The Showcase itself is a very laid back homegrown affair. With little fuss, minimal staff presence and seemingly no pressure, the focus is primarily centered on the music. As it should be. The performers could be found mingling with one another as well as with friends, family and staff prior to showtime. The Oklahoma City songwriting scene, as well as the Tulsa scene, are a close knit group of musicians. This provides for ample collaboration, both in the studio and live, as well as none of the usually common ego. Ultimately, it allows for special nights and performances like this evening.
Taking the stage first we had Kierston White and songs from her debut album “Don’t Write Love Songs,” which was produced by the evening’s headliner Samantha Crain. As if to reinforce the laid back nature of the evening, a friend approached the stage to say hello and bid good wishes for the show. Not missing a beat, White announced, “My old friend just said, “I hope you have a good show.” “Me too.”
“Alcohol” and “Happy Noon Beers” kicked things off, with White performing solo for the first few songs, before inviting John Calvin Abney on stage to lend some support on guitar. White is a pretty fine picker in her own right, but Abney added quite a few tasty licks starting with “Blame Hank Williams,” and a particularly splendid, guitar heavy “Don’t Write Love Songs.” White closed out her wonderful set with a newer song, “Break The Mold” which gives me hope that there may be a new album on the horizon. White’s song’s fall somewhere between folk and country, with a songwriter’s sensibility for quality over trying to succeed in a Nashville based environment. Thank God. This was my second opportunity to catch White, and I’ve really enjoyed both sets. Next, I need to make a point of catching her perform with her group, Tequila Songbirds. I’m ashamed I haven’t already. All things Kierston White can be found by visiting: https://www.kierstonwhite.com/
Next up, John Calvin Abney returned for his own featured set of engaging songs and witty banter. Abney is one of those people that seems comfortable where ever he goes, and it’s something that definitely is reflected in his songwriting. Though he crafts a setlist for each performance, I’ve found he rarely sticks to it completely. Instead, he plays in the moment, relying on the setlist as merely a suggestion rather than the rule. Abney in my humble opinion is one of the finest young songwriters currently plying his craft in the Sooner state. This evening’s menu of songs proved to be a fine example of that praise, with a wealth of songs from his current album “Coyote” on Black Mesa Records. “Get Your House In Order,” “Infinite Nights” and “Broken Bow.” Despite some technical difficulties that resulted in Abney switching guitars mid song, “Cowboys and Canyon Queens,” was it’s usual stunning highlight. Abney is a prolific songwriter. Spending the amount of time on the road with John Moreland as he does, seems to allow for an even more prodigious amount of song crafting. It was quite exciting to have Abney share four of these new creations with us on this night. All four songs were fabulous, with “Kind Days” and “Turn Again” being a pair of the best new songs I’ve heard from any songwriter in a long time. Abney explained he had been listening to the Beach Boys/Brian Wilson quite a bit, and had set out with the intention to write some “happier” songs. Mission accomplished. “Turn Again” in particular, is a song that I can’t get out of my head. Just a great song musically and lyrically even in its stripped down acoustic presentation. I cannot wait to see what gets done with it in the studio, and I’m definitely excited and hopeful with the possibility of a new album in 2019. Information on John Calvin Abney can be found here: http://www.johncalvinabney.com/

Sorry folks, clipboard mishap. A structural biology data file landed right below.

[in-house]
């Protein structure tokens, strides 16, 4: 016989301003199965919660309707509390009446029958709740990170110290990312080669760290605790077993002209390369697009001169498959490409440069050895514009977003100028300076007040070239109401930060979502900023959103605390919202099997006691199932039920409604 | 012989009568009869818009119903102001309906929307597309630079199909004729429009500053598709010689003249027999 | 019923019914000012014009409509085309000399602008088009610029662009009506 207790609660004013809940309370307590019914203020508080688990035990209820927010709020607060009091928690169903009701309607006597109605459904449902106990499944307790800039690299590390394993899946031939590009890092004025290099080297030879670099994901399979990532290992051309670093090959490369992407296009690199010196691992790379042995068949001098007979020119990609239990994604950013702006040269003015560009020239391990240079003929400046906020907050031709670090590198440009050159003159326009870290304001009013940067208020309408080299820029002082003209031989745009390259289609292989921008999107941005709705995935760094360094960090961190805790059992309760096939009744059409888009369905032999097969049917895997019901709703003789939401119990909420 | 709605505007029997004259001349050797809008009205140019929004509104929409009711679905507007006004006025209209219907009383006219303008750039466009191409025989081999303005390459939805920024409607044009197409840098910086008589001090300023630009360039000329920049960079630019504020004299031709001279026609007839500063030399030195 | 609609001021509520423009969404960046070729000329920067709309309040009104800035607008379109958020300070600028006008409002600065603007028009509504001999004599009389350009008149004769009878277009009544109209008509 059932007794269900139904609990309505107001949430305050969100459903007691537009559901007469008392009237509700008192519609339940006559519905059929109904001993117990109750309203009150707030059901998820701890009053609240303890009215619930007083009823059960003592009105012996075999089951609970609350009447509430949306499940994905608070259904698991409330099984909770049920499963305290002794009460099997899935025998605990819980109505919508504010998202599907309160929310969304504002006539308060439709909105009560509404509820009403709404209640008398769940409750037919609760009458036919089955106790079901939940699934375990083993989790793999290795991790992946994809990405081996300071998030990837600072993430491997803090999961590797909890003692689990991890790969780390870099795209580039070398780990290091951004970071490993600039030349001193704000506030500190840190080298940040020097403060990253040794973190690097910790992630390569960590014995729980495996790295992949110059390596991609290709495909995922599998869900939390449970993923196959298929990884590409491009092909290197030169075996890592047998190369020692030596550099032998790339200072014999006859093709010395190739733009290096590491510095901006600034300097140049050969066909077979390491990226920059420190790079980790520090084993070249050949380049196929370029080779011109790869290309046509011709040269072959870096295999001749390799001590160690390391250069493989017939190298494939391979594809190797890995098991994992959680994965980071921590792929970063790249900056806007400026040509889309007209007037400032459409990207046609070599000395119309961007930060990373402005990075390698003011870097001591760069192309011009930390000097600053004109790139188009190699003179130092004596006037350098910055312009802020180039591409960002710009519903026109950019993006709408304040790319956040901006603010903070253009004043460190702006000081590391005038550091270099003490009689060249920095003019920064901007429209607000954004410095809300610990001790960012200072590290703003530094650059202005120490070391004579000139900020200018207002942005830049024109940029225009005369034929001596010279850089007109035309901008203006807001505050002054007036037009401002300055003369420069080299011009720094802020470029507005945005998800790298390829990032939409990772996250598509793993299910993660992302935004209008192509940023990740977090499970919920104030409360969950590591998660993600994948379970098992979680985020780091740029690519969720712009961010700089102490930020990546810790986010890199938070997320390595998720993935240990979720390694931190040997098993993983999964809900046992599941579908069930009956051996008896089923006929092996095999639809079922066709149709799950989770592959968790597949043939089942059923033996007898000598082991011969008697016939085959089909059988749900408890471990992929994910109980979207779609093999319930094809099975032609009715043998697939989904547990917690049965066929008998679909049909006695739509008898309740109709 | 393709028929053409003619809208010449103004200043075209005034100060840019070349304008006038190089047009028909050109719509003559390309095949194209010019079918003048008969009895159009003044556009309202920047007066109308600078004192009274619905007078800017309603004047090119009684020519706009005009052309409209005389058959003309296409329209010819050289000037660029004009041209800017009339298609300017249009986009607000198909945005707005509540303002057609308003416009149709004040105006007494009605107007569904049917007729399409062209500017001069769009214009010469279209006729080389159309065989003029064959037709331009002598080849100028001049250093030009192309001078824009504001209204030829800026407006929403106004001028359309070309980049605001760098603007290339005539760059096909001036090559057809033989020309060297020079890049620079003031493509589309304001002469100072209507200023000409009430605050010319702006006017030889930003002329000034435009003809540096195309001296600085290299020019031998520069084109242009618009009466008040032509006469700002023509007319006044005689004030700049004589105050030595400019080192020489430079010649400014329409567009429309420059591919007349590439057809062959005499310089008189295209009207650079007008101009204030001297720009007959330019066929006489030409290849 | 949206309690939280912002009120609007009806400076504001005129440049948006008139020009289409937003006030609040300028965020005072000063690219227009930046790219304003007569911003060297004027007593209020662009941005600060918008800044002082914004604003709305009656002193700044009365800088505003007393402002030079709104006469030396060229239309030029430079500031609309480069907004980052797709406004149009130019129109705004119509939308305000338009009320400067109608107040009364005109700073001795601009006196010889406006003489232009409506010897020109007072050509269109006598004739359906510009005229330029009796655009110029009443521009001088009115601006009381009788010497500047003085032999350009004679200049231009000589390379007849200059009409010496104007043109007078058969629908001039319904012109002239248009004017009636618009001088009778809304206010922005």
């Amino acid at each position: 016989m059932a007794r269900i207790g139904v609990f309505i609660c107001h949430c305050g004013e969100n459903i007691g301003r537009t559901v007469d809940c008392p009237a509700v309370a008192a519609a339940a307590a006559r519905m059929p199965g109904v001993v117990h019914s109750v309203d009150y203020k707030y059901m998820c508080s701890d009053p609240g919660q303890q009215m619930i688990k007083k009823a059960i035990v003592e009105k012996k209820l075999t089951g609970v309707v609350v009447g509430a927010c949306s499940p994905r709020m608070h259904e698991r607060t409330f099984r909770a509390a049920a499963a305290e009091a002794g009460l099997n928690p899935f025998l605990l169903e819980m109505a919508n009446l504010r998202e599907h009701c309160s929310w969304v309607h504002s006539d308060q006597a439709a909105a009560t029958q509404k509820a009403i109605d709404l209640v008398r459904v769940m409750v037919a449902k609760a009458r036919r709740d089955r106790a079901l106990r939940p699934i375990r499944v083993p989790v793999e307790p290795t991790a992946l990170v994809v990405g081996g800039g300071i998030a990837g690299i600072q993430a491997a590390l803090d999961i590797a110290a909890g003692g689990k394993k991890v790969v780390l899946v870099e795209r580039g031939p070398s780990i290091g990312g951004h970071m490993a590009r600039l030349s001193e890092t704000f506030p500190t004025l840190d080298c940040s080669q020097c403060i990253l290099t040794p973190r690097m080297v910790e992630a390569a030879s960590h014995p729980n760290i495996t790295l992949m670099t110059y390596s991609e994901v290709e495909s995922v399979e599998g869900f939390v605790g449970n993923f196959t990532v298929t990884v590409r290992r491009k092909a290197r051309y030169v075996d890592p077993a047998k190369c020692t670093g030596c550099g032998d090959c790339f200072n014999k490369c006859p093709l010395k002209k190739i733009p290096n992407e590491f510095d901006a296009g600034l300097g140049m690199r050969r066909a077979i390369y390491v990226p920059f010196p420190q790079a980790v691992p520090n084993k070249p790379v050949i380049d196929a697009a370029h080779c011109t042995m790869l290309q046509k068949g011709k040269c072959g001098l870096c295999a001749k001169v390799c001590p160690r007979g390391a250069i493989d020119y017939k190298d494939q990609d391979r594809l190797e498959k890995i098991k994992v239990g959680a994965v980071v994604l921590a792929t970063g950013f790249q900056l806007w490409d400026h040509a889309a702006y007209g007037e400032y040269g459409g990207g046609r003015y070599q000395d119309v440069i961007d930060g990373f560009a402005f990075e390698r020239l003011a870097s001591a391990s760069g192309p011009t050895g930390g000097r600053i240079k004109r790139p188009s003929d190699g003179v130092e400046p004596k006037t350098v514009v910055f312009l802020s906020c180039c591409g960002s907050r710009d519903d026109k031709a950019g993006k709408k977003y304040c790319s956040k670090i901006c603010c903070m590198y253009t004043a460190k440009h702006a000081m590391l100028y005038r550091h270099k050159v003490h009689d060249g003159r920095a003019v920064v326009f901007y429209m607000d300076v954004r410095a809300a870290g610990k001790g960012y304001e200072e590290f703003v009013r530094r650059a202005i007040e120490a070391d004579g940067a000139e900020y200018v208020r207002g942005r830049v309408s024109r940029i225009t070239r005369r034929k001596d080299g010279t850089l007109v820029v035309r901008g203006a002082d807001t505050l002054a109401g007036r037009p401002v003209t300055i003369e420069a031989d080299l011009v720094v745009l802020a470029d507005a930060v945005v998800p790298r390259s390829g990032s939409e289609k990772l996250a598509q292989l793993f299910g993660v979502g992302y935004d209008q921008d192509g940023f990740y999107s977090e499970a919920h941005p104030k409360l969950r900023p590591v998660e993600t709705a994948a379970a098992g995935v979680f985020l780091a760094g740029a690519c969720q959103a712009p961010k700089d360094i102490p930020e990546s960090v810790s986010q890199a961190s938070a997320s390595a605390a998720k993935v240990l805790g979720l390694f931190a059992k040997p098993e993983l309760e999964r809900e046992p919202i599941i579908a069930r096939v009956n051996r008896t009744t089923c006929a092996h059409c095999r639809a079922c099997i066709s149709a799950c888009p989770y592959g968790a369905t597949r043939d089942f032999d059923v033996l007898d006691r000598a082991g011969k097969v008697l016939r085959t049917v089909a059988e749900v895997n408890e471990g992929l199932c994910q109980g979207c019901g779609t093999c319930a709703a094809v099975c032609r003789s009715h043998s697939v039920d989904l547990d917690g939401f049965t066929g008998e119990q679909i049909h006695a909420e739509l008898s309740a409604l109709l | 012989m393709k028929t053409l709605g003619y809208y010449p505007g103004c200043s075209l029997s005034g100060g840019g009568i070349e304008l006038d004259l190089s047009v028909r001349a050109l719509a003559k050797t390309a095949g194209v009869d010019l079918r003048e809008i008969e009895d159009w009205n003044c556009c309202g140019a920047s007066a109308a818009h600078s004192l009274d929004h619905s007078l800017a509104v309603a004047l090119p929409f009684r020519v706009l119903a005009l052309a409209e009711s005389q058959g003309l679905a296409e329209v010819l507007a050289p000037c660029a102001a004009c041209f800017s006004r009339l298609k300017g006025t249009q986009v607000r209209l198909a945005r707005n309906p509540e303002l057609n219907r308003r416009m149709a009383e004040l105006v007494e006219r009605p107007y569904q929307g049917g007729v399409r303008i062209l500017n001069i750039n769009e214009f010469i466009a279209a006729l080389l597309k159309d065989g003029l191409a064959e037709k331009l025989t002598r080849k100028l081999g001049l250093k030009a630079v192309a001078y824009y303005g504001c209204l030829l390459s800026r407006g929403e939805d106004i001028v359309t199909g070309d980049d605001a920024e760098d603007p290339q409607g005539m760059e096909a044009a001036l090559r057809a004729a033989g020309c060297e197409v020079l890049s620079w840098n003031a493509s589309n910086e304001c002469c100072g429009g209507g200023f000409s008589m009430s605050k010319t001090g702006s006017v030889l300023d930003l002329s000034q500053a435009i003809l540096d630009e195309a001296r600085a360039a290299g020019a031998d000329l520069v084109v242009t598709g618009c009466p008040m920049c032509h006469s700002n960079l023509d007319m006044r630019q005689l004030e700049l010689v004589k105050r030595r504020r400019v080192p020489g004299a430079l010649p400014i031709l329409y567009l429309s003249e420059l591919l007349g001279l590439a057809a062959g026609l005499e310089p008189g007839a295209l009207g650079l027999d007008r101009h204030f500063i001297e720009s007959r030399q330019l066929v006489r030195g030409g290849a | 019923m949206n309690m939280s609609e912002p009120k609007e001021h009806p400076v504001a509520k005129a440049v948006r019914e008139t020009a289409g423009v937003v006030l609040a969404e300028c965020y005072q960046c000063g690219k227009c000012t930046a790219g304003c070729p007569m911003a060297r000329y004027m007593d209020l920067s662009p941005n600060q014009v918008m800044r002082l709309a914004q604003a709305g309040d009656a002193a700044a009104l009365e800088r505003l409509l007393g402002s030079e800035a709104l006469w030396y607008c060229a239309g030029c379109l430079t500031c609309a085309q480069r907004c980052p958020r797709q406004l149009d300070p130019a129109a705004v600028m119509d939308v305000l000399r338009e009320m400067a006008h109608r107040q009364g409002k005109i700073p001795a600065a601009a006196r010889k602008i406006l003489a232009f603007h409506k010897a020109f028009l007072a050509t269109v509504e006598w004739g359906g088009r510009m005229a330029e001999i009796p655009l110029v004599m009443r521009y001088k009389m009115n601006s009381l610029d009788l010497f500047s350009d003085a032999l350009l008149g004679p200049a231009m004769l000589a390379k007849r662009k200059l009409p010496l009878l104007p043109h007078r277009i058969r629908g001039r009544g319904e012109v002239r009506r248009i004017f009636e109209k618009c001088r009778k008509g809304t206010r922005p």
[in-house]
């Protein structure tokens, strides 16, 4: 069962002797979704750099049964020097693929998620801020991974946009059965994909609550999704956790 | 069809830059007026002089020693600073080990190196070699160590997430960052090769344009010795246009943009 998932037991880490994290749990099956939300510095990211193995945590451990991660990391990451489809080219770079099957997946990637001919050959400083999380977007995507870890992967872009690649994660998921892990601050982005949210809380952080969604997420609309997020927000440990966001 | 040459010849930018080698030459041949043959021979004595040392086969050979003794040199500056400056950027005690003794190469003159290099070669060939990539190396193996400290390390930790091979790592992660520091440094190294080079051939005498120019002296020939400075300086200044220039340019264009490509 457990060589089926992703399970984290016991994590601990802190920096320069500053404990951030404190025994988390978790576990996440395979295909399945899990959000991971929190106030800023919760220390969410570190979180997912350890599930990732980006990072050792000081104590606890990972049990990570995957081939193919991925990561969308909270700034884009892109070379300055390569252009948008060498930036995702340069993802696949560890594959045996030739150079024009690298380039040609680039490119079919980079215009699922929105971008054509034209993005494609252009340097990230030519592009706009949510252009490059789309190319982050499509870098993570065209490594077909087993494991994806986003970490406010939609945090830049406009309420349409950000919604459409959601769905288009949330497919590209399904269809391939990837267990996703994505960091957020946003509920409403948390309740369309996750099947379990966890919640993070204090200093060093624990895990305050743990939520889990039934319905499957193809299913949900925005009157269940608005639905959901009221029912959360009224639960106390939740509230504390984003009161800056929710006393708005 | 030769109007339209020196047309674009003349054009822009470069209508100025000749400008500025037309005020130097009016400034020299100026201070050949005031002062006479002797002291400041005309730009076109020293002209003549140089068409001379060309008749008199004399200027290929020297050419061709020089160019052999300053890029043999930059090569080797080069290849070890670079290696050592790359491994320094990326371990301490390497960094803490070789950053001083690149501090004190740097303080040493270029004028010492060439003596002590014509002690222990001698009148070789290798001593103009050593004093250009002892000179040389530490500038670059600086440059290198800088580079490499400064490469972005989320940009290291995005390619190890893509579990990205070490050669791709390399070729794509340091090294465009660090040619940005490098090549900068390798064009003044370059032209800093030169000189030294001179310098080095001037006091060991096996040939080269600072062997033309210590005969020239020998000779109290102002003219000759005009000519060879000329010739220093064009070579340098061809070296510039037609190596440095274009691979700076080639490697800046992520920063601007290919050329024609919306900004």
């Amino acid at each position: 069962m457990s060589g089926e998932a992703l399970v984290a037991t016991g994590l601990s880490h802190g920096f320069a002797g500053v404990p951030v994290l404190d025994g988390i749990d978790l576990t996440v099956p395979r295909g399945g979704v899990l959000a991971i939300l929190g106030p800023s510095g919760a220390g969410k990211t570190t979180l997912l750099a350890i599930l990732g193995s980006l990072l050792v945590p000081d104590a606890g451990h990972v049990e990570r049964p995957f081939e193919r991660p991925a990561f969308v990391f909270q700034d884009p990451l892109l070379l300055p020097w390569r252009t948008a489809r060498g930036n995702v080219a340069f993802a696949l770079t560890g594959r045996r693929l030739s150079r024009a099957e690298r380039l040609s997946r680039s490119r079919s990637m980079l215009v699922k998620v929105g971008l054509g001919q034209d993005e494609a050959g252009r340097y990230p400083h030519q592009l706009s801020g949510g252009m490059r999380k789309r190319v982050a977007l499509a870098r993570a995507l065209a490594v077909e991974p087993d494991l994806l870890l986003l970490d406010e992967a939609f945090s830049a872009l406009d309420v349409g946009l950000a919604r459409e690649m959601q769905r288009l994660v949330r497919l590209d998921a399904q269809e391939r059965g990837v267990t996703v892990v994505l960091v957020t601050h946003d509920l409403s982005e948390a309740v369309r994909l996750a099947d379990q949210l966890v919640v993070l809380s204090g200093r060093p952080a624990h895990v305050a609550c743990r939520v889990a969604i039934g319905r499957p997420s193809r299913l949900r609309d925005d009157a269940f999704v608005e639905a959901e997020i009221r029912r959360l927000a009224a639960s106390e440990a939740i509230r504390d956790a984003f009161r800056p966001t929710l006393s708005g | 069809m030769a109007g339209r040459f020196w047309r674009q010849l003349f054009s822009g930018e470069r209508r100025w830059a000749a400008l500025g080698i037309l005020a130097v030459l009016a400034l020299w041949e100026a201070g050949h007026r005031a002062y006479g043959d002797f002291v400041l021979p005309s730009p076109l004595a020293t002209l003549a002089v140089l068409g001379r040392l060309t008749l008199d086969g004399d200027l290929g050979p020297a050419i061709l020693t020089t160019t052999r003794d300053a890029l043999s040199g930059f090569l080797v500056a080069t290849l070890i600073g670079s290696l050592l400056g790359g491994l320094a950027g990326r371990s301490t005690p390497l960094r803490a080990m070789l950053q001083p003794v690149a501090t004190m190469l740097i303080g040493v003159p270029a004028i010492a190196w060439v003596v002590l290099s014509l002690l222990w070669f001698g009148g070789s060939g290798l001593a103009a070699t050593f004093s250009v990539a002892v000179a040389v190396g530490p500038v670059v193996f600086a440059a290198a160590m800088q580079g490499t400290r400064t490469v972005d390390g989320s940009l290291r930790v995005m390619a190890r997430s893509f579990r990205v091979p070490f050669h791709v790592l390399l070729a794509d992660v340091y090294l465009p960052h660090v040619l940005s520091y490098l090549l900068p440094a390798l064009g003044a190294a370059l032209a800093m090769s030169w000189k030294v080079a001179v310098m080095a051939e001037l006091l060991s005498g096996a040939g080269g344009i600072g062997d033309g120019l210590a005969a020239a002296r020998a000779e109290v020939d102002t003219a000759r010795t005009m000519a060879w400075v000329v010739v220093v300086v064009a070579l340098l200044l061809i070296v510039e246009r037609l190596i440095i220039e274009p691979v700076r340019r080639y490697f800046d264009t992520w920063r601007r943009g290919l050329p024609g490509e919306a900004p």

Closing out the evening was Samantha Crain. Crain is a Choctaw American and hails from Shawnee, OK, just east of the City. She’s a singer songwriter, musician, poet, artist and producer of the finest ability and highest respect among the Oklahoma songwriting family. Taking the stage, Crain’s presence commands your un-wavered attention, and she quickly rewards you for that responsibility. Vocally, I’m convinced Crain could tackle any number of musical styles. Jazz, theater, indie rock or countless more. But to hear her in a stripped down acoustic manner such as this was purely a joy. Songs “Kathleen” and “Elk City” from her superb and highly recommended release, “Under Branch Thorn Tree,” were mesmerizing. “Elk City” in particular was rendered even more special with the intro. Crain described its debt to Richard Thompson’s classic “1952 Vincent Black Lightning” as well as a woman’s tale in a bar in the namesake town. “I basically jacked the whole song,” Crain joked. Next, Crain also introduced a new song, one that’s name was left blank upon her handwritten setlist. Speculating based on the chorus, I believe this song could be titled “Weight of Heartbreak.” Regardless, it was as beautifully crafted as anything heard this evening, and gives exciting promise to a future release. Over the next few songs, Crain was joined by a pair of young ladies adding stunning harmonies on songs such as “Santa Fe” and “An Echo.” Sadly, I did not catch the ladies’ names, but their contributions most assuredly did not go unnoticed. Winding down the memorable evening, Crain chose her ode to ‘resting bitch face’, “Antiseptic Greeting.” It was truly a special night at the Tower Theatre in Oklahoma City.
You can find more information on Samantha Crain here: https://www.samanthacrain.com